GameSalad

Howdy, Stranger!

It looks like you're new here. If you want to get involved, click one of these buttons!

Two questions: Why do colliding actors overlap and why did actors scatter instead of stay aligned?

I created a simple scene with a large red square actor, called "Target," in the middle of the game. It's X and Y positions are constrained to the center of the screen, and it's rotation is fixed. The scene has gravity set to 100 in the X direction, but because this actor's X and Y positions are constrained, it doesn't move. I then created a second actor, a smaller white square, called "Projectile." The Target is set to collide with the Projectile. The Projectile is set to collide with the Target and also with itself. Both actors have Bounciness set to 0.

Now I have the game spawn a new instance of the Projectile every second from the right side of the game. The idea was to see what would happen as more and more Projectiles are spawned and collide with the Target, and also with each other. I expected the first Projectile to stop as it collided with the Target. Then I expected the 2nd Projectile to stop as it collided with the first Projectile, and on and on until a had a line of Projectiles piling up and extending off the right side of the screen.

It pretty much worked that way except that as more projectiles appeared, the one that was against the Target was pushed further and further INTO the Target, until the Projectiles had penetrated the Target to it's center. Only then did they become unaligned or unstable (somehow) and finally fly out of the Target and off the left side of the screen

My two questions are:
1. Why did the Projectiles penetrate the Target, rather than piling up against it? Density seems to have no effect on this behavior.
2. What finally caused the Projectiles to break formation and fly through the scene, when they should have just continued to pile up against the Target in a straight line forever?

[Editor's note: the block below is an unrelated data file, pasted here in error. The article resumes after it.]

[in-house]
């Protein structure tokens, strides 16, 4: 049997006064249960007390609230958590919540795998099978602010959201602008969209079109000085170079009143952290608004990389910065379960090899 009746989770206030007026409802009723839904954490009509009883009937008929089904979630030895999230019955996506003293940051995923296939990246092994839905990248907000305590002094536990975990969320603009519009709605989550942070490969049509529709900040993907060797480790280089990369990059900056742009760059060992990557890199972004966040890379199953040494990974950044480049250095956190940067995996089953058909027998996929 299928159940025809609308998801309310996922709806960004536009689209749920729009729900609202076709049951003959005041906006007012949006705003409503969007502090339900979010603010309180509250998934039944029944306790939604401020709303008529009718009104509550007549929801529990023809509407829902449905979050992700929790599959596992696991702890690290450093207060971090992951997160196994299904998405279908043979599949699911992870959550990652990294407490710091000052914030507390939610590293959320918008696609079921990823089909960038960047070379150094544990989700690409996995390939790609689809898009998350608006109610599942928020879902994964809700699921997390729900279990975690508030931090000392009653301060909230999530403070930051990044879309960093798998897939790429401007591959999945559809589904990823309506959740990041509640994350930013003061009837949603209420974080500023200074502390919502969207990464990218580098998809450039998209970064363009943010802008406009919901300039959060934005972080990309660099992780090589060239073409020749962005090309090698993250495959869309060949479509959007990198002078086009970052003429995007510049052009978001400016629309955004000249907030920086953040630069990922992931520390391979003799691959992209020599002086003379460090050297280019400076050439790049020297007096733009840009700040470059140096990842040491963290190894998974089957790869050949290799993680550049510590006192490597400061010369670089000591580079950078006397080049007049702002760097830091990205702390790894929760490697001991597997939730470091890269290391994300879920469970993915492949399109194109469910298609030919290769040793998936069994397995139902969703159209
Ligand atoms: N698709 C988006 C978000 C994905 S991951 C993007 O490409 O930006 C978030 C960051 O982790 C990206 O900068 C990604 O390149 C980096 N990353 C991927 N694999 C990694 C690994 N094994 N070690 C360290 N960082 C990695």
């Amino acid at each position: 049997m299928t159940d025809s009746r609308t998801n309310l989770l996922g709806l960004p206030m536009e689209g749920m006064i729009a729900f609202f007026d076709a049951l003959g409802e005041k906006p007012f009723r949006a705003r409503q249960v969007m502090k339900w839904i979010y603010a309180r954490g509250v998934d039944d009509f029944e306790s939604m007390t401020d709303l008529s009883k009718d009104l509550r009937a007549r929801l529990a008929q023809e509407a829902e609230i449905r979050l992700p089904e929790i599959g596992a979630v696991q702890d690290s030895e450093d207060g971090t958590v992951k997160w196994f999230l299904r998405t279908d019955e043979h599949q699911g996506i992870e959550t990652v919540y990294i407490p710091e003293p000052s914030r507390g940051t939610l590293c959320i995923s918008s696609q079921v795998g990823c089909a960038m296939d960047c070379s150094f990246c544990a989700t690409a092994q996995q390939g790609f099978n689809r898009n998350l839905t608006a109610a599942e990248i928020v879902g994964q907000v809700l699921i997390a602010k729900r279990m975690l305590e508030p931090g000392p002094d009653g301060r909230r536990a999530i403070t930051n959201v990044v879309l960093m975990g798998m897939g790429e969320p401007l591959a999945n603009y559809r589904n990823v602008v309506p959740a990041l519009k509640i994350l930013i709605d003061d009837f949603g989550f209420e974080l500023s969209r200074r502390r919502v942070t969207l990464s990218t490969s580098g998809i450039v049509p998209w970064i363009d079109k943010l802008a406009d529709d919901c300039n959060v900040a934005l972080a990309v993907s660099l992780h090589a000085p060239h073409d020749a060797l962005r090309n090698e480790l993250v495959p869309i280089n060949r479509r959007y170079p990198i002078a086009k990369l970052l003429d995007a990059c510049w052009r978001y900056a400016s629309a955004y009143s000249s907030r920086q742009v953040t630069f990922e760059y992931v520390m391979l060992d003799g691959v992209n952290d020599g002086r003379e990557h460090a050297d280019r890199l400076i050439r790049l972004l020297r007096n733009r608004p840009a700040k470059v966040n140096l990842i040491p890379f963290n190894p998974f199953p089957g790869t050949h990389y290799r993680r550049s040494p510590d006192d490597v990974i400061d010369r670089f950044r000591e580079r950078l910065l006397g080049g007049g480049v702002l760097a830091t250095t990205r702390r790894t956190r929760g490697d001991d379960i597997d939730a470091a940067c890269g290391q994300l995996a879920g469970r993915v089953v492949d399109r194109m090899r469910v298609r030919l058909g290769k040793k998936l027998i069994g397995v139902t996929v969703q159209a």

And, yes, I am a noob. Thanks for putting up with me.

Comments

  • RThurmanRThurman Posts: 2,823Member, Sous Chef, PRO
    This is a function of the Box2D physics engine that GameSalad uses. It is a physics simulator -- not real physics.

    But it is simulating physics closer than you think!

    You have created a simulation of a planet (the target) that is floating in space and somehow defying the massive gravity of a black hole (gravity set to 100). In addition, the target is being bombarded with meteors (the projectiles) that are subject to the overwhelming force of the gravity of the black hole. And to top it off -- both the planet and the meteors mysteriously have a strong repelling force against each other (the collisions).

    You are seeing penetration because gravity trumps all other forces! (Its like asking why does a meteor embed itself into a planet instead of bouncing off?)

    You are seeing the meteors springing from the middle of the target because of the constant repelling force of the collision. (The closer it gets to the center of the target, the more the repelling force.)

    If the above analogy does not work for you. Then you might want to conceive of the simulation in terms of nuclear forces working on sub-atomic particles. (So, another way to think of the setup you have created is as a simulation of a nuclear particle accelerator.)

    Nice science project!
  • jamie_cjamie_c ImagineLabs.rocks Posts: 5,541Member
  • hamhosehamhose Posts: 12Member
    I agree - I like the visual of the black hole-like body in space. But .... that explanation got me thinking. I had gravity set to 100 in the X direction. What if I changed it to the Y direction and had the projectiles come from above? What if I further widened the Target to be as wide as the scene?

    Wouldn't this be like any game where you have a "floor" designed to stop an actor? That's what I thought. Nonetheless, the falling Projectiles still penetrated the Target, and eventually passed thru it to fall off the bottom of the screen.

    Here is where my Noob-i-ness comes in. The answer is that rather than un-checking the "Moveable" attribute of the Target, I instead added rules to constrain it's X and Y position. The Target was Moveable, but it's position was constrained. In my mind, a completely constrained position should be identical to having Moveable turned off. But they aren't the same.